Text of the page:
Stop/Eject is my fourth major project to include visual effects, and also the fourth where it’s been a struggle to get all the visual effects done. As any micro-budget filmmaker knows, it’s par for the course for some cast and crew to pull out, sometimes without warning or explanation, and VFX artists are no exception. On Soul Searcher, for example, I needed a CG artist for the 80+ shots featuring “spectral umbilical cords”. Four artists started the work and then quit, citing various excuses from exploding PCs to miscarriages, before the fifth delivered the goods.
Stop/Eject has a surprising 31 VFX shots (most of which you’d never know were VFX shots), of which the twelve simplest were handled by me and Miguel, the editor. With the remaining nineteen needing to be outsourced, how did I apply what I’d learnt from my previous projects?
- I advertised for multiple artists, knowing from Soul Searcher (and before that The Beacon) that relying on a single person was not a good idea. More than half the people who agreed to work on Stop/Eject never completed a single shot.
- I created and uploaded zip files to my webspace for each shot. Each zip contained all the footage and information needed for that shot. This way if an artist dropped out, it was quick and easy for me to point another artist to that zip file to take over the shot.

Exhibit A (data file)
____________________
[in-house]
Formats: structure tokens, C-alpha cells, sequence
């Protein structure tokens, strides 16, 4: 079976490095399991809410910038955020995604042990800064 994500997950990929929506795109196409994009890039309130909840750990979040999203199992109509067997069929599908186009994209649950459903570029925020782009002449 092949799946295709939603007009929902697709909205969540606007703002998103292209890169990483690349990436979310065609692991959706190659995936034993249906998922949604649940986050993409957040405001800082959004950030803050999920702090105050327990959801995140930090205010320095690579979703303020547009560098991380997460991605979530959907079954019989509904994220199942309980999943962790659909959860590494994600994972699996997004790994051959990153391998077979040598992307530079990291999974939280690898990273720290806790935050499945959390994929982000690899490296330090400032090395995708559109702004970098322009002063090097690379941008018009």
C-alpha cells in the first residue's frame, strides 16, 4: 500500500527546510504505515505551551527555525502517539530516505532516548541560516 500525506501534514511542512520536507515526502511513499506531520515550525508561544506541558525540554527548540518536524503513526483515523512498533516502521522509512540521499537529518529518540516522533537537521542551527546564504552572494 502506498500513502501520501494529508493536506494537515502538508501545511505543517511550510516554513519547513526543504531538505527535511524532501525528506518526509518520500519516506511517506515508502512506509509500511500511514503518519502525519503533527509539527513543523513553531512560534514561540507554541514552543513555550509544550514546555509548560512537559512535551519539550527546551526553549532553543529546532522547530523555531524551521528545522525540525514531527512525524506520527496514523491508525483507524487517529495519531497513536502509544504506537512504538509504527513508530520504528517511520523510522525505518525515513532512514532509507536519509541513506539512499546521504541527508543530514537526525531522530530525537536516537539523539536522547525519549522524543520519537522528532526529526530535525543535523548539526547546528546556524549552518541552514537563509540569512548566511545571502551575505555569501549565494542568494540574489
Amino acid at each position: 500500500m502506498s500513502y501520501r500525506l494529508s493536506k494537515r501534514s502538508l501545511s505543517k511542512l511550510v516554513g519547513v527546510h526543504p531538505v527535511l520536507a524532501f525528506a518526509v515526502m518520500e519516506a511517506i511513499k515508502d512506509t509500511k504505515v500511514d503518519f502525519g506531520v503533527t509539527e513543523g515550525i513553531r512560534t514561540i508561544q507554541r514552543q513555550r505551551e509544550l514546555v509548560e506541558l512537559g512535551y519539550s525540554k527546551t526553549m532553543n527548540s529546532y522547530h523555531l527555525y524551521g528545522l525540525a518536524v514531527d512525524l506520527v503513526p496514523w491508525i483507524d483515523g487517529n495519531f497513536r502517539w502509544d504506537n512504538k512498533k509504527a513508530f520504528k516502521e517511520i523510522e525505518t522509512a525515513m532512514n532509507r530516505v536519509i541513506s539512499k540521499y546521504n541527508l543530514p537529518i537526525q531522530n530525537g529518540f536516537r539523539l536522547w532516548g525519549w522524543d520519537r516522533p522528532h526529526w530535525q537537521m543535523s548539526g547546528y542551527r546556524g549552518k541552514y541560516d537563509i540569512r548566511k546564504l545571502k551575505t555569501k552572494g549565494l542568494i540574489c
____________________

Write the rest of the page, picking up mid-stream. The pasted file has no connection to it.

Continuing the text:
- I re-advertised regularly. Beware that the law of diminishing returns applies here: each ad will reap fewer responses than the last.
- I assigned the most difficult shots first. That way the shots that are left at the end when the reliable artists are all burnt out and your adverts are getting no responses are – in theory – the easy ones which you can just about do yourself.
- I regularly checked in on the artists’ progress. If I didn’t get a reply within a couple of days, I’d assume that the artist had dropped out and I’d re-assign their shot to someone else. Harsh, but necessary.
I want to say a huge thanks to those artists who came through for the project: David Robinson, Mary Lapena, Matt Collett, Eranga Mudiyanselage, Dominic Stephenson and Naveed Aftab. You all worked incredibly hard and produced fantastic results – you should be proud of yourselves.
Finally, a few technical points about our workflow, for anyone interested in such things. We shot on a DSLR, so the source footage was in H.264, a format that due to its structure cannot be trimmed without losing a generation. So I supplied the VFX artists with the entire take (along with details of the in and out timecodes of the piece used in the edit) and asked them to deliver their finished shots as 16-bit TIFF sequences. This ensured that we would lose zero quality. The downside to this workflow is that there is a danger of errors being made with the timecodes, leading to a shot not being long enough when you go to conform the edit…. Yes, that happened. There must be a better way. What’s your workflow for DSLR projects with VFX?